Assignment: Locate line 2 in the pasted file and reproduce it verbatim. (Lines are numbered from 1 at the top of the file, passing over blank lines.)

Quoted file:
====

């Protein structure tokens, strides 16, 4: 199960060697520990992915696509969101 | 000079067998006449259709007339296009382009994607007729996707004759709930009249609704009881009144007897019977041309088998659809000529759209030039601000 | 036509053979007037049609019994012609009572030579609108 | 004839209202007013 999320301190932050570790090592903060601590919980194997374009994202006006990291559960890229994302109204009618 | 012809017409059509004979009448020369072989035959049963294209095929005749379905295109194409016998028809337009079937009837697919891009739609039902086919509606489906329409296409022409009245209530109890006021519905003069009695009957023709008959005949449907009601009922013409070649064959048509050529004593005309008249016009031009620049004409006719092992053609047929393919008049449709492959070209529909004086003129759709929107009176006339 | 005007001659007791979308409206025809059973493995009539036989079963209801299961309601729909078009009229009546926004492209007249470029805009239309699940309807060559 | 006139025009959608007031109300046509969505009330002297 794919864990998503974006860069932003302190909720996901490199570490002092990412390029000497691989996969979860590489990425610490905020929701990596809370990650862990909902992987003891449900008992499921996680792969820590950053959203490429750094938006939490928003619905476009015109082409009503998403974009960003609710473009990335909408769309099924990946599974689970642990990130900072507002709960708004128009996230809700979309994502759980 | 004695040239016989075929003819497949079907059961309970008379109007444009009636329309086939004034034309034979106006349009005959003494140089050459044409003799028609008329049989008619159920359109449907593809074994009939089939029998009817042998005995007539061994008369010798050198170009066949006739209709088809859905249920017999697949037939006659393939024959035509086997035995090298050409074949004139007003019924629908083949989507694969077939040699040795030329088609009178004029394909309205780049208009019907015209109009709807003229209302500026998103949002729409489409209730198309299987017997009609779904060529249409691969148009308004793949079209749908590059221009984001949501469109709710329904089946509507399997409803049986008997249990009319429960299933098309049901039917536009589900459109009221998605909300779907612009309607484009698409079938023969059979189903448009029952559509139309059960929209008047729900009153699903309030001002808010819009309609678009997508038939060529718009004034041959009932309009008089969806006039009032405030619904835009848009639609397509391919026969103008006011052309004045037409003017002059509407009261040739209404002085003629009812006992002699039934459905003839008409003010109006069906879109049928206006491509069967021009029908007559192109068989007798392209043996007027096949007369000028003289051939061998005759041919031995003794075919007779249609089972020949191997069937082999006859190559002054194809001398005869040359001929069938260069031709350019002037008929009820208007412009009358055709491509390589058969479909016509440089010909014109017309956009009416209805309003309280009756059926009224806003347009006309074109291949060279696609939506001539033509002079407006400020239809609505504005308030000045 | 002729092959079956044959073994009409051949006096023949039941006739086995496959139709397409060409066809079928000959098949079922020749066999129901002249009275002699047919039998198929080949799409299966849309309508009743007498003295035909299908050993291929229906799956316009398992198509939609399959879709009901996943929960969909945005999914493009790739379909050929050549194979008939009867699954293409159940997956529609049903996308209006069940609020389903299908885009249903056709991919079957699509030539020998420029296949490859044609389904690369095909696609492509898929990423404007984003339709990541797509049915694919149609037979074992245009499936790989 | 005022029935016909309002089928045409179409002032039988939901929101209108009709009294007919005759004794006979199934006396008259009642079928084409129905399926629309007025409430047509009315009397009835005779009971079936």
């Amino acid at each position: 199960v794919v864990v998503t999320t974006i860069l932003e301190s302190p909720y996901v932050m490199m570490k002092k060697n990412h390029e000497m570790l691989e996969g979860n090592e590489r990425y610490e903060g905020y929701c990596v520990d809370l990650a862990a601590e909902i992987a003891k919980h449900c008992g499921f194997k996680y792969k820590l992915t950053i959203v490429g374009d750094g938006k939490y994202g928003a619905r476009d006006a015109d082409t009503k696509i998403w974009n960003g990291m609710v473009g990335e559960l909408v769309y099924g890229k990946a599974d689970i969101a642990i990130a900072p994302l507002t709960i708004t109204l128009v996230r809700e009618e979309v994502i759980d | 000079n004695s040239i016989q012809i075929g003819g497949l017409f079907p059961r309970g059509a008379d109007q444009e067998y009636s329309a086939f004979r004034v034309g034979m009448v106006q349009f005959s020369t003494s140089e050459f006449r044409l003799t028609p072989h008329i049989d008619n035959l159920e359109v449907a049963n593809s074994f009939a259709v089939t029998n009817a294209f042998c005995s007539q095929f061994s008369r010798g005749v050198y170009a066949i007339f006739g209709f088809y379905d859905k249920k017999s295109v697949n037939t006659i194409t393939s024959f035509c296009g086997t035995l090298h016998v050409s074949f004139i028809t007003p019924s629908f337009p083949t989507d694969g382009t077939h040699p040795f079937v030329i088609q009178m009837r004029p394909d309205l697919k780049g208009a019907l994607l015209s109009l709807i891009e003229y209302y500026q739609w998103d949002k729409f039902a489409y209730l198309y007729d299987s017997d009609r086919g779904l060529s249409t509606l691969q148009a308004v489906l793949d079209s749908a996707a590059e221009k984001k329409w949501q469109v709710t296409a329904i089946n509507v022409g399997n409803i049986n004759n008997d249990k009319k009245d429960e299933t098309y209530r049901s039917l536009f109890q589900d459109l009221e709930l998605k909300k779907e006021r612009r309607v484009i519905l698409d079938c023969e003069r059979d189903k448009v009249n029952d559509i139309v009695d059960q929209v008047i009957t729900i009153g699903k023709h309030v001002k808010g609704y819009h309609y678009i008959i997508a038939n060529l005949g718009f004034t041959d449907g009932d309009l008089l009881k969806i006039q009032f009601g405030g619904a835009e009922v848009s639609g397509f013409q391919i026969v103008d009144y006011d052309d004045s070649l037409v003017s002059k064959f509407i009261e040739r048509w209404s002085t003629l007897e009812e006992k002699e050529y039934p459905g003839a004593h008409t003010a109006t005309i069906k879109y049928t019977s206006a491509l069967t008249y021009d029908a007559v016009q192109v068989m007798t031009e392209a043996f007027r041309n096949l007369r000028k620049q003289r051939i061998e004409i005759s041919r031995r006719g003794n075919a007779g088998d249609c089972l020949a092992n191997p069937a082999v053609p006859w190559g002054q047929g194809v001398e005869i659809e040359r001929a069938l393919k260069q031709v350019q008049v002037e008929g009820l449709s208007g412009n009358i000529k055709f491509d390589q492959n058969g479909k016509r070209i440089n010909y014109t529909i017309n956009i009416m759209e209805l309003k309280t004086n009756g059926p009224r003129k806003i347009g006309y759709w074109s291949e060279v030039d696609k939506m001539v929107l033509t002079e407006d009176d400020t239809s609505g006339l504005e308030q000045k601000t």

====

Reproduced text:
């Amino acid at each position: 199960v794919v864990v998503t999320t974006i860069l932003e301190s302190p909720y996901v932050m490199m570490k002092k060697n990412h390029e000497m570790l691989e996969g979860n090592e590489r990425y610490e903060g905020y929701c990596v520990d809370l990650a862990a601590e909902i992987a003891k919980h449900c008992g499921f194997k996680y792969k820590l992915t950053i959203v490429g374009d750094g938006k939490y994202g928003a619905r476009d006006a015109d082409t009503k696509i998403w974009n960003g990291m609710v473009g990335e559960l909408v769309y099924g890229k990946a599974d689970i969101a642990i990130a900072p994302l507002t709960i708004t109204l128009v996230r809700e009618e979309v994502i759980d | 000079n004695s040239i016989q012809i075929g003819g497949l017409f079907p059961r309970g059509a008379d109007q444009e067998y009636s329309a086939f004979r004034v034309g034979m009448v106006q349009f005959s020369t003494s140089e050459f006449r044409l003799t028609p072989h008329i049989d008619n035959l159920e359109v449907a049963n593809s074994f009939a259709v089939t029998n009817a294209f042998c005995s007539q095929f061994s008369r010798g005749v050198y170009a066949i007339f006739g209709f088809y379905d859905k249920k017999s295109v697949n037939t006659i194409t393939s024959f035509c296009g086997t035995l090298h016998v050409s074949f004139i028809t007003p019924s629908f337009p083949t989507d694969g382009t077939h040699p040795f079937v030329i088609q009178m009837r004029p394909d309205l697919k780049g208009a019907l994607l015209s109009l709807i891009e003229y209302y500026q739609w998103d949002k729409f039902a489409y209730l198309y007729d299987s017997d009609r086919g779904l060529s249409t509606l691969q148009a308004v489906l793949d079209s749908a996707a590059e221009k984001k329409w949501q469109v709710t296409a329904i089946n509507v022409g399997n409803i049986n004759n008997d249990k009319k009245d429960e299933t098309y209530r049901s039917l536009f109890q589900d459109l009221e709930l998605k909300k779907e006021r612009r309607v484009i519905l698409d079938c023969e003069r059979d189903k448009v009249n029952d559509i139309v009695d059960q929209v008047i009957t729900i009153g699903k023709h309030v001002k808010g609704y819009h309609y678009i008959i997508a038939n060529l005949g718009f004034t041959d449907g009932d309009l008089l009881k969806i006039q009032f009601g405030g619904a835009e009922v848009s639609g397509f013409q391919i026969v103008d009144y006011d052309d004045s070649l037409v003017s002059k064959f509407i009261e040739r048509w209404s002085t003629l007897e009812e006992k002699e050529y039934p459905g003839a004593h008409t003010a109006t005309i069906k879109y049928t019977s206006a491509l069967t008249y021009d029908a007559v016009q192109v068989m007798t031009e392209a043996f007027r041309n096949l007369r000028k620049q003289r051939i061998e004409i005759s041919r031995r006719g003794n075919a007779g088998d249609c089972l020949a092992n191997p069937a082999v053609p006859w190559g002054q047929g194809v001398e005869i659809e040359r001929a069938l393919k260069q031709v350019q008049v002037e008929g009820l449709s208007g412009n009358i000529k055709f491509d390589q492959n058969g479909k016509r070209i440089n010909y014109t529909i017309n956009i009416m759209e209805l309003k309280t004086n009756g059926p009224r003129k806003i347009g006309y759709w074109s291949e060279v030039d696609k939506m001539v929107l033509t002079e407006d009176d400020t239809s609505g006339l504005e308030q000045k601000t």